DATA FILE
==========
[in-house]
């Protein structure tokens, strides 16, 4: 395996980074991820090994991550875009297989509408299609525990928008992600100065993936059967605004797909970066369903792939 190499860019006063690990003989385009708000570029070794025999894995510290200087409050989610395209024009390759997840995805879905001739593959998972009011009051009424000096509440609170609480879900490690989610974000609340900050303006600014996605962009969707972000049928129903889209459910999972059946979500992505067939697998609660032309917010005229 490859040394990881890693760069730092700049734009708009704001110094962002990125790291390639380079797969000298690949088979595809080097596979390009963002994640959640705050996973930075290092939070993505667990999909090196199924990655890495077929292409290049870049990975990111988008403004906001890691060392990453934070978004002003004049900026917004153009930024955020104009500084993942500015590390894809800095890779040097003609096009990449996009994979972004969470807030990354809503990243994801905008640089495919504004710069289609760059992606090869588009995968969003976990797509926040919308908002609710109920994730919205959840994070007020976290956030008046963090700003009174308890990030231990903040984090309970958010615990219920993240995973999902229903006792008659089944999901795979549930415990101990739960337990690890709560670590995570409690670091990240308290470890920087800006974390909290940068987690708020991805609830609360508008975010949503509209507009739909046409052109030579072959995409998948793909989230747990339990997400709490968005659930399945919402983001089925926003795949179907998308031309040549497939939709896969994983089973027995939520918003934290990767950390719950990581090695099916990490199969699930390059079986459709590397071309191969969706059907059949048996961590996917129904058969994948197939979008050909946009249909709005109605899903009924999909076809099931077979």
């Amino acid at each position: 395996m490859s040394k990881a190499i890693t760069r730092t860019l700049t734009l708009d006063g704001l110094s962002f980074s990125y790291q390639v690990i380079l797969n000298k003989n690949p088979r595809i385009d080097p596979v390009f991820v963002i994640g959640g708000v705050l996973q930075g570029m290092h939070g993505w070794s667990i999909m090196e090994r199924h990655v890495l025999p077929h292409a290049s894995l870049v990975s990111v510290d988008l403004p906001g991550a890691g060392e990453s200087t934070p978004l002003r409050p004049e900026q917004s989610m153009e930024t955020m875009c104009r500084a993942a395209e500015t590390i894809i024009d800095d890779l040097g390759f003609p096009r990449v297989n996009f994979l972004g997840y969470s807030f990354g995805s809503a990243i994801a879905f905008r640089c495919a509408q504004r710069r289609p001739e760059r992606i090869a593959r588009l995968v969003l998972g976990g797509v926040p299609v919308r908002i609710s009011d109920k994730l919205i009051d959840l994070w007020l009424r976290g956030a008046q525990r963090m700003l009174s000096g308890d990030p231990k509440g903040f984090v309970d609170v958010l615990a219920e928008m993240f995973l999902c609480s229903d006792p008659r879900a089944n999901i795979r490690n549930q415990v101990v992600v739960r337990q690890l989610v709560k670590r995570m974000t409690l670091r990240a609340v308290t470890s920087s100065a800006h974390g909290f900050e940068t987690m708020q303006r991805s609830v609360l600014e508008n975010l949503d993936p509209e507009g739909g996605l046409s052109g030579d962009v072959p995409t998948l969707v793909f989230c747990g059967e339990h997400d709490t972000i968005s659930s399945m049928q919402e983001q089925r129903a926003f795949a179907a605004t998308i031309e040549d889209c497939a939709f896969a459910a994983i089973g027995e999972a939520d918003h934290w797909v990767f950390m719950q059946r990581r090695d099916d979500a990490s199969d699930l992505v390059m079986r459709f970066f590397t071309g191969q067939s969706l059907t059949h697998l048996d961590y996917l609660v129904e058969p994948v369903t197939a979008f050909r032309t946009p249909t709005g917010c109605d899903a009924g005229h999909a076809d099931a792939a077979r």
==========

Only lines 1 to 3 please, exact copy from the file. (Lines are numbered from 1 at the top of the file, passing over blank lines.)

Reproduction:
[in-house]
């Protein structure tokens, strides 16, 4: 395996980074991820090994991550875009297989509408299609525990928008992600100065993936059967605004797909970066369903792939 190499860019006063690990003989385009708000570029070794025999894995510290200087409050989610395209024009390759997840995805879905001739593959998972009011009051009424000096509440609170609480879900490690989610974000609340900050303006600014996605962009969707972000049928129903889209459910999972059946979500992505067939697998609660032309917010005229 490859040394990881890693760069730092700049734009708009704001110094962002990125790291390639380079797969000298690949088979595809080097596979390009963002994640959640705050996973930075290092939070993505667990999909090196199924990655890495077929292409290049870049990975990111988008403004906001890691060392990453934070978004002003004049900026917004153009930024955020104009500084993942500015590390894809800095890779040097003609096009990449996009994979972004969470807030990354809503990243994801905008640089495919504004710069289609760059992606090869588009995968969003976990797509926040919308908002609710109920994730919205959840994070007020976290956030008046963090700003009174308890990030231990903040984090309970958010615990219920993240995973999902229903006792008659089944999901795979549930415990101990739960337990690890709560670590995570409690670091990240308290470890920087800006974390909290940068987690708020991805609830609360508008975010949503509209507009739909046409052109030579072959995409998948793909989230747990339990997400709490968005659930399945919402983001089925926003795949179907998308031309040549497939939709896969994983089973027995939520918003934290990767950390719950990581090695099916990490199969699930390059079986459709590397071309191969969706059907059949048996961590996917129904058969994948197939979008050909946009249909709005109605899903009924999909076809099931077979």
């Amino acid at each position: 395996m490859s040394k990881a190499i890693t760069r730092t860019l700049t734009l708009d006063g704001l110094s962002f980074s990125y790291q390639v690990i380079l797969n000298k003989n690949p088979r595809i385009d080097p596979v390009f991820v963002i994640g959640g708000v705050l996973q930075g570029m290092h939070g993505w070794s667990i999909m090196e090994r199924h990655v890495l025999p077929h292409a290049s894995l870049v990975s990111v510290d988008l403004p906001g991550a890691g060392e990453s200087t934070p978004l002003r409050p004049e900026q917004s989610m153009e930024t955020m875009c104009r500084a993942a395209e500015t590390i894809i024009d800095d890779l040097g390759f003609p096009r990449v297989n996009f994979l972004g997840y969470s807030f990354g995805s809503a990243i994801a879905f905008r640089c495919a509408q504004r710069r289609p001739e760059r992606i090869a593959r588009l995968v969003l998972g976990g797509v926040p299609v919308r908002i609710s009011d109920k994730l919205i009051d959840l994070w007020l009424r976290g956030a008046q525990r963090m700003l009174s000096g308890d990030p231990k509440g903040f984090v309970d609170v958010l615990a219920e928008m993240f995973l999902c609480s229903d006792p008659r879900a089944n999901i795979r490690n549930q415990v101990v992600v739960r337990q690890l989610v709560k670590r995570m974000t409690l670091r990240a609340v308290t470890s920087s100065a800006h974390g909290f900050e940068t987690m708020q303006r991805s609830v609360l600014e508008n975010l949503d993936p509209e507009g739909g996605l046409s052109g030579d962009v072959p995409t998948l969707v793909f989230c747990g059967e339990h997400d709490t972000i968005s659930s399945m049928q919402e983001q089925r129903a926003f795949a179907a605004t998308i031309e040549d889209c497939a939709f896969a459910a994983i089973g027995e999972a939520d918003h934290w797909v990767f950390m719950q059946r990581r090695d099916d979500a990490s199969d699930l992505v390059m079986r459709f970066f590397t071309g191969q067939s969706l059907t059949h697998l048996d961590y996917l609660v129904e058969p994948v369903t197939a979008f050909r032309t946009p249909t709005g917010c109605d899903a009924g005229h999909a076809d099931a792939a077979r």